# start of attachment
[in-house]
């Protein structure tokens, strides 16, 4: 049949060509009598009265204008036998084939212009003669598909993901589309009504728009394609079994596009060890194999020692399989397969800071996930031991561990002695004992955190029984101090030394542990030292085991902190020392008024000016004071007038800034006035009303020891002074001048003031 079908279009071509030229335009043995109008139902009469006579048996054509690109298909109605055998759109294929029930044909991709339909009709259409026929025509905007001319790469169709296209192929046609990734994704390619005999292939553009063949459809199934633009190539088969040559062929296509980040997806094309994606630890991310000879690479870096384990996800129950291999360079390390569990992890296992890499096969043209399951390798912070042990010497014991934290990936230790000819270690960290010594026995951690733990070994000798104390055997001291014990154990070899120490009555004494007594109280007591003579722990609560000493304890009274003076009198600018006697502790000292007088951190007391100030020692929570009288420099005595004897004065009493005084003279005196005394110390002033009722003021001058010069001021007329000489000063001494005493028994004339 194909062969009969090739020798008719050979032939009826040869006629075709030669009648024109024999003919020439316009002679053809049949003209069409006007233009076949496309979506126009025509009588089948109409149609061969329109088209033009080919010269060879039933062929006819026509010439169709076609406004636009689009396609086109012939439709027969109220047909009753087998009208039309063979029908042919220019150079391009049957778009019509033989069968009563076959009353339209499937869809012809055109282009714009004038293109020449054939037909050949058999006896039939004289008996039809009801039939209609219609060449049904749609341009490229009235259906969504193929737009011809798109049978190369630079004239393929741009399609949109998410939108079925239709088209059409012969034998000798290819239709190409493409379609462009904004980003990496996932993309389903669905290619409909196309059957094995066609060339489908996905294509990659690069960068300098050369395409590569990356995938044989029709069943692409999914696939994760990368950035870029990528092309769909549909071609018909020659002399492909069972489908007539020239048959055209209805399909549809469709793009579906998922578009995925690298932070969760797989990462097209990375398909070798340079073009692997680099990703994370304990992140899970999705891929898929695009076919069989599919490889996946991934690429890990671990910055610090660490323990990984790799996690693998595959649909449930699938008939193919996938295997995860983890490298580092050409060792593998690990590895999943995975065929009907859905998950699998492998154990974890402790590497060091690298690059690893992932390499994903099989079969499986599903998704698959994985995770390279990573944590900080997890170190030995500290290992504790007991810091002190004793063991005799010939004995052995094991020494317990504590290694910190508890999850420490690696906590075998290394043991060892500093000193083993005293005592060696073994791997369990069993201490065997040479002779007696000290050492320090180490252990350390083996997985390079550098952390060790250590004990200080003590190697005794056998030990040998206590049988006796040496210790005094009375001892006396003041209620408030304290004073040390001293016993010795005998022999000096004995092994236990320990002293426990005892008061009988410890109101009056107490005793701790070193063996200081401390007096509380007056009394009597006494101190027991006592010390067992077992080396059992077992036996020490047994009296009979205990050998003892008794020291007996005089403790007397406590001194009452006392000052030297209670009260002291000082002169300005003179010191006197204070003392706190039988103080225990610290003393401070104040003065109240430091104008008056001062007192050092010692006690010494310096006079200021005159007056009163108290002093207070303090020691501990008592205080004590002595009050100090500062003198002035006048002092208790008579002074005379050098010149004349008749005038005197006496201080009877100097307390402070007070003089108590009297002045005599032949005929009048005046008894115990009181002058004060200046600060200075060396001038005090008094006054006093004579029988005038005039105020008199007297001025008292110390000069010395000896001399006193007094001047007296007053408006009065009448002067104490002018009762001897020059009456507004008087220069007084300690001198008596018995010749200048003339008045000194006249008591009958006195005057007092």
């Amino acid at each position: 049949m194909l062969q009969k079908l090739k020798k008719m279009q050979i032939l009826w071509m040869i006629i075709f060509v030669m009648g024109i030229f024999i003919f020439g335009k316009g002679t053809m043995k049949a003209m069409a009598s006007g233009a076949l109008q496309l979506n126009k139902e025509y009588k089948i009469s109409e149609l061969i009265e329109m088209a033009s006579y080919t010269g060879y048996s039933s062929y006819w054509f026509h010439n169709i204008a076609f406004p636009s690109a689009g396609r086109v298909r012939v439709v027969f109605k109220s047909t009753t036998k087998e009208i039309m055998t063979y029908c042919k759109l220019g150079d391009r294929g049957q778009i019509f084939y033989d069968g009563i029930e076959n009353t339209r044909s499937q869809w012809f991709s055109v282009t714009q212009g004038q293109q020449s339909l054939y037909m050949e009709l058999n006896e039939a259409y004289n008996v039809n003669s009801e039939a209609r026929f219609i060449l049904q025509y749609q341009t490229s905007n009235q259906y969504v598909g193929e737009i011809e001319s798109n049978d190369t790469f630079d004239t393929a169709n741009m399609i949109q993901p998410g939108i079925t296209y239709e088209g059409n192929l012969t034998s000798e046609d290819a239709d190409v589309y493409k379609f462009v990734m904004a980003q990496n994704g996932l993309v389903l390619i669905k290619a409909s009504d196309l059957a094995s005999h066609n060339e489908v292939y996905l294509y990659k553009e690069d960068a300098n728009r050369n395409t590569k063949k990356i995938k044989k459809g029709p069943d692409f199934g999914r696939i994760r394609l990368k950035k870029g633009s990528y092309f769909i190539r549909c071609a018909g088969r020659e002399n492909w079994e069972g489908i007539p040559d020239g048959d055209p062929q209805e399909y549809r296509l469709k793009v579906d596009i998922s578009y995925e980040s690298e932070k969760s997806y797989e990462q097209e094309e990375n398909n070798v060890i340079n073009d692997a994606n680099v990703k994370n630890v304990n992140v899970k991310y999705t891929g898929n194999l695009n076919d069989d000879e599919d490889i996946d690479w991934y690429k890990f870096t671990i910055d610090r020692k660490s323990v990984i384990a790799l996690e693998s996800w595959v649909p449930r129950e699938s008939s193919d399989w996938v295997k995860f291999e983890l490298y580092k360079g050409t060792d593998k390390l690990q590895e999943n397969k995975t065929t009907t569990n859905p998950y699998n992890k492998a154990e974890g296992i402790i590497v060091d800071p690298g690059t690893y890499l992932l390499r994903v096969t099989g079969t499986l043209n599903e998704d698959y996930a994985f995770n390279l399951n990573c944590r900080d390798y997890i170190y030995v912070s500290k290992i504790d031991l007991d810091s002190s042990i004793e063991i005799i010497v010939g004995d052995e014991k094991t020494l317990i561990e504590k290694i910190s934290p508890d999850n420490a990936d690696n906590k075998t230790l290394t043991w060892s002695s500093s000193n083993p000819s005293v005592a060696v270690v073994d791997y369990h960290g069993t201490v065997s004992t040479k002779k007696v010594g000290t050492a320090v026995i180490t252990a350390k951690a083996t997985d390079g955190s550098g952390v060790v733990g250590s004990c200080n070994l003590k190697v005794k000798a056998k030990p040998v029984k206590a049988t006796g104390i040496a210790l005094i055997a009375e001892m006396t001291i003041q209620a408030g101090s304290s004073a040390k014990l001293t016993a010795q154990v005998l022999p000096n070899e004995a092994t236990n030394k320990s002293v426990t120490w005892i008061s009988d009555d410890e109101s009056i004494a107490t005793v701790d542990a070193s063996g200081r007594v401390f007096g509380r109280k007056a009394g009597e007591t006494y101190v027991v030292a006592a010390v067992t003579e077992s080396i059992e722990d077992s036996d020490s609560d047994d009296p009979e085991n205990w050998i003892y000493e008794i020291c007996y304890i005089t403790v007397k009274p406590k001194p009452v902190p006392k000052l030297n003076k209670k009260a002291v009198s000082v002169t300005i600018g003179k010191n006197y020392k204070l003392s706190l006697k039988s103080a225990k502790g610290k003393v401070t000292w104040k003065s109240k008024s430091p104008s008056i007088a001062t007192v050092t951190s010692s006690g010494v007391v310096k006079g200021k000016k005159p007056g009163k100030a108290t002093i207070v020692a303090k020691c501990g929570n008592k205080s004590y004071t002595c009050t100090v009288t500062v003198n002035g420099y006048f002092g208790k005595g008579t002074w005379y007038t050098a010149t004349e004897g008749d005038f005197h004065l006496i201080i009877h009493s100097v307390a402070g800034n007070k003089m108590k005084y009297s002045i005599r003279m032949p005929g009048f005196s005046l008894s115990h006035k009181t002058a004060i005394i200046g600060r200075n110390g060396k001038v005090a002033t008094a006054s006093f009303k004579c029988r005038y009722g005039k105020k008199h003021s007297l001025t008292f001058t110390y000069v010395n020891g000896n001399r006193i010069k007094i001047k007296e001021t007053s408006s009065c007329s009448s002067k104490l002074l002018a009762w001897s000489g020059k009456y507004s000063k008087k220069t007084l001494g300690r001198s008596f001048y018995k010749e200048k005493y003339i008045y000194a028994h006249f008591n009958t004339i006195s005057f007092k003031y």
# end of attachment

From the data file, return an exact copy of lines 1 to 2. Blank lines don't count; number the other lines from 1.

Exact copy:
[in-house]
């Protein structure tokens, strides 16, 4: 049949060509009598009265204008036998084939212009003669598909993901589309009504728009394609079994596009060890194999020692399989397969800071996930031991561990002695004992955190029984101090030394542990030292085991902190020392008024000016004071007038800034006035009303020891002074001048003031 079908279009071509030229335009043995109008139902009469006579048996054509690109298909109605055998759109294929029930044909991709339909009709259409026929025509905007001319790469169709296209192929046609990734994704390619005999292939553009063949459809199934633009190539088969040559062929296509980040997806094309994606630890991310000879690479870096384990996800129950291999360079390390569990992890296992890499096969043209399951390798912070042990010497014991934290990936230790000819270690960290010594026995951690733990070994000798104390055997001291014990154990070899120490009555004494007594109280007591003579722990609560000493304890009274003076009198600018006697502790000292007088951190007391100030020692929570009288420099005595004897004065009493005084003279005196005394110390002033009722003021001058010069001021007329000489000063001494005493028994004339 194909062969009969090739020798008719050979032939009826040869006629075709030669009648024109024999003919020439316009002679053809049949003209069409006007233009076949496309979506126009025509009588089948109409149609061969329109088209033009080919010269060879039933062929006819026509010439169709076609406004636009689009396609086109012939439709027969109220047909009753087998009208039309063979029908042919220019150079391009049957778009019509033989069968009563076959009353339209499937869809012809055109282009714009004038293109020449054939037909050949058999006896039939004289008996039809009801039939209609219609060449049904749609341009490229009235259906969504193929737009011809798109049978190369630079004239393929741009399609949109998410939108079925239709088209059409012969034998000798290819239709190409493409379609462009904004980003990496996932993309389903669905290619409909196309059957094995066609060339489908996905294509990659690069960068300098050369395409590569990356995938044989029709069943692409999914696939994760990368950035870029990528092309769909549909071609018909020659002399492909069972489908007539020239048959055209209805399909549809469709793009579906998922578009995925690298932070969760797989990462097209990375398909070798340079073009692997680099990703994370304990992140899970999705891929898929695009076919069989599919490889996946991934690429890990671990910055610090660490323990990984790799996690693998595959649909449930699938008939193919996938295997995860983890490298580092050409060792593998690990590895999943995975065929009907859905998950699998492998154990974890402790590497060091690298690059690893992932390499994903099989079969499986599903998704698959994985995770390279990573944590900080997890170190030995500290290992504790007991810091002190004793063991005799010939004995052995094991020494317990504590290694910190508890999850420490690696906590075998290394043991060892500093000193083993005293005592060696073994791997369990069993201490065997040479002779007696000290050492320090180490252990350390083996997985390079550098952390060790250590004990200080003590190697005794056998030990040998206590049988006796040496210790005094009375001892006396003041209620408030304290004073040390001293016993010795005998022999000096004995092994236990320990002293426990005892008061009988410890109101009056107490005793701790070193063996200081401390007096509380007056009394009597006494101190027991006592010390067992077992080396059992077992036996020490047994009296009979205990050998003892008794020291007996005089403790007397406590001194009452006392000052030297209670009260002291000082002169300005003179010191006197204070003392706190039988103080225990610290003393401070104040003065109240430091104008008056001062007192050092010692006690010494310096006079200021005159007056009163108290002093207070303090020691501990008592205080004590002595009050100090500062003198002035006048002092208790008579002074005379050098010149004349008749005038005197006496201080009877100097307390402070007070003089108590009297002045005599032949005929009048005046008894115990009181002058004060200046600060200075060396001038005090008094006054006093004579029988005038005039105020008199007297001025008292110390000069010395000896001399006193007094001047007296007053408006009065009448002067104490002018009762001897020059009456507004008087220069007084300690001198008596018995010749200048003339008045000194006249008591009958006195005057007092």